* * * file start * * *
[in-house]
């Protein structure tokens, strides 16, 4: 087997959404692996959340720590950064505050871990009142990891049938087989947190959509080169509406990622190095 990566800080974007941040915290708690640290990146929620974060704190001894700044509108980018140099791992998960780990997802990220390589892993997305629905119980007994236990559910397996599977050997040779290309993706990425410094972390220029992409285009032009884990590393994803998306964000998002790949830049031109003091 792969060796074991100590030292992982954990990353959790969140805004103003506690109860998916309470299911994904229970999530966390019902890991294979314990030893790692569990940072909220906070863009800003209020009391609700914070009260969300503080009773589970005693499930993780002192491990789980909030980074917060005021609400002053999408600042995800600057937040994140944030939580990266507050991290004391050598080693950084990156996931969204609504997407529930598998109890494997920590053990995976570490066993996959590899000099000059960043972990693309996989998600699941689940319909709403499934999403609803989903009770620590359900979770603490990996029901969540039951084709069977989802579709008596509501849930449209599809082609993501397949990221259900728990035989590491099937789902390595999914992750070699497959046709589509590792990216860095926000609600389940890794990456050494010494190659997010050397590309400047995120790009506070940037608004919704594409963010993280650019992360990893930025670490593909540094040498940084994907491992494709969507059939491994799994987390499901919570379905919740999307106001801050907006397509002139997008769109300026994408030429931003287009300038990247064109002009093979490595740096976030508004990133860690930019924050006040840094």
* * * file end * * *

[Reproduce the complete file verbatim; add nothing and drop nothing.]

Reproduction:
[in-house]
């Protein structure tokens, strides 16, 4: 087997959404692996959340720590950064505050871990009142990891049938087989947190959509080169509406990622190095 990566800080974007941040915290708690640290990146929620974060704190001894700044509108980018140099791992998960780990997802990220390589892993997305629905119980007994236990559910397996599977050997040779290309993706990425410094972390220029992409285009032009884990590393994803998306964000998002790949830049031109003091 792969060796074991100590030292992982954990990353959790969140805004103003506690109860998916309470299911994904229970999530966390019902890991294979314990030893790692569990940072909220906070863009800003209020009391609700914070009260969300503080009773589970005693499930993780002192491990789980909030980074917060005021609400002053999408600042995800600057937040994140944030939580990266507050991290004391050598080693950084990156996931969204609504997407529930598998109890494997920590053990995976570490066993996959590899000099000059960043972990693309996989998600699941689940319909709403499934999403609803989903009770620590359900979770603490990996029901969540039951084709069977989802579709008596509501849930449209599809082609993501397949990221259900728990035989590491099937789902390595999914992750070699497959046709589509590792990216860095926000609600389940890794990456050494010494190659997010050397590309400047995120790009506070940037608004919704594409963010993280650019992360990893930025670490593909540094040498940084994907491992494709969507059939491994799994987390499901919570379905919740999307106001801050907006397509002139997008769109300026994408030429931003287009300038990247064109002009093979490595740096976030508004990133860690930019924050006040840094």